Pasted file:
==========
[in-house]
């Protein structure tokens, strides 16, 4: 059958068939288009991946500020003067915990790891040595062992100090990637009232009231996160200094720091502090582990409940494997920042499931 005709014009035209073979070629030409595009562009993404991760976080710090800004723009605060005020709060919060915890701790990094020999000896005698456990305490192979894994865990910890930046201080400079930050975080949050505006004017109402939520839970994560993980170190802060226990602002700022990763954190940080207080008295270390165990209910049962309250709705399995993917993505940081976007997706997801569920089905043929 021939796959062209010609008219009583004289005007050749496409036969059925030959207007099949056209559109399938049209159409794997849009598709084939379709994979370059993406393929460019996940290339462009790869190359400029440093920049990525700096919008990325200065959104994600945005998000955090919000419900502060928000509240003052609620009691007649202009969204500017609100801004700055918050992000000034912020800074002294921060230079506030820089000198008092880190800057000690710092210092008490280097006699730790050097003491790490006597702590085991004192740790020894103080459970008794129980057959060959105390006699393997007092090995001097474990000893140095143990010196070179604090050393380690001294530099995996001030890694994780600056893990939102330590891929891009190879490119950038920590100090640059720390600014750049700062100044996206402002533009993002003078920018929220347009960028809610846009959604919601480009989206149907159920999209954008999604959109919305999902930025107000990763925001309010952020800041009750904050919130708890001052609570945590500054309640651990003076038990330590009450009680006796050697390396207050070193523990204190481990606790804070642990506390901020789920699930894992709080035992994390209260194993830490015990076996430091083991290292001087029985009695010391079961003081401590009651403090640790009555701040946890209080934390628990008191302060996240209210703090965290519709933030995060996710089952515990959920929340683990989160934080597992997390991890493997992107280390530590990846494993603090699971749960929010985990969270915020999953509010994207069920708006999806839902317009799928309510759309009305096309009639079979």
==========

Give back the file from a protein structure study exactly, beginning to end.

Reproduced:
[in-house]
């Protein structure tokens, strides 16, 4: 059958068939288009991946500020003067915990790891040595062992100090990637009232009231996160200094720091502090582990409940494997920042499931 005709014009035209073979070629030409595009562009993404991760976080710090800004723009605060005020709060919060915890701790990094020999000896005698456990305490192979894994865990910890930046201080400079930050975080949050505006004017109402939520839970994560993980170190802060226990602002700022990763954190940080207080008295270390165990209910049962309250709705399995993917993505940081976007997706997801569920089905043929 021939796959062209010609008219009583004289005007050749496409036969059925030959207007099949056209559109399938049209159409794997849009598709084939379709994979370059993406393929460019996940290339462009790869190359400029440093920049990525700096919008990325200065959104994600945005998000955090919000419900502060928000509240003052609620009691007649202009969204500017609100801004700055918050992000000034912020800074002294921060230079506030820089000198008092880190800057000690710092210092008490280097006699730790050097003491790490006597702590085991004192740790020894103080459970008794129980057959060959105390006699393997007092090995001097474990000893140095143990010196070179604090050393380690001294530099995996001030890694994780600056893990939102330590891929891009190879490119950038920590100090640059720390600014750049700062100044996206402002533009993002003078920018929220347009960028809610846009959604919601480009989206149907159920999209954008999604959109919305999902930025107000990763925001309010952020800041009750904050919130708890001052609570945590500054309640651990003076038990330590009450009680006796050697390396207050070193523990204190481990606790804070642990506390901020789920699930894992709080035992994390209260194993830490015990076996430091083991290292001087029985009695010391079961003081401590009651403090640790009555701040946890209080934390628990008191302060996240209210703090965290519709933030995060996710089952515990959920929340683990989160934080597992997390991890493997992107280390530590990846494993603090699971749960929010985990969270915020999953509010994207069920708006999806839902317009799928309510759309009305096309009639079979």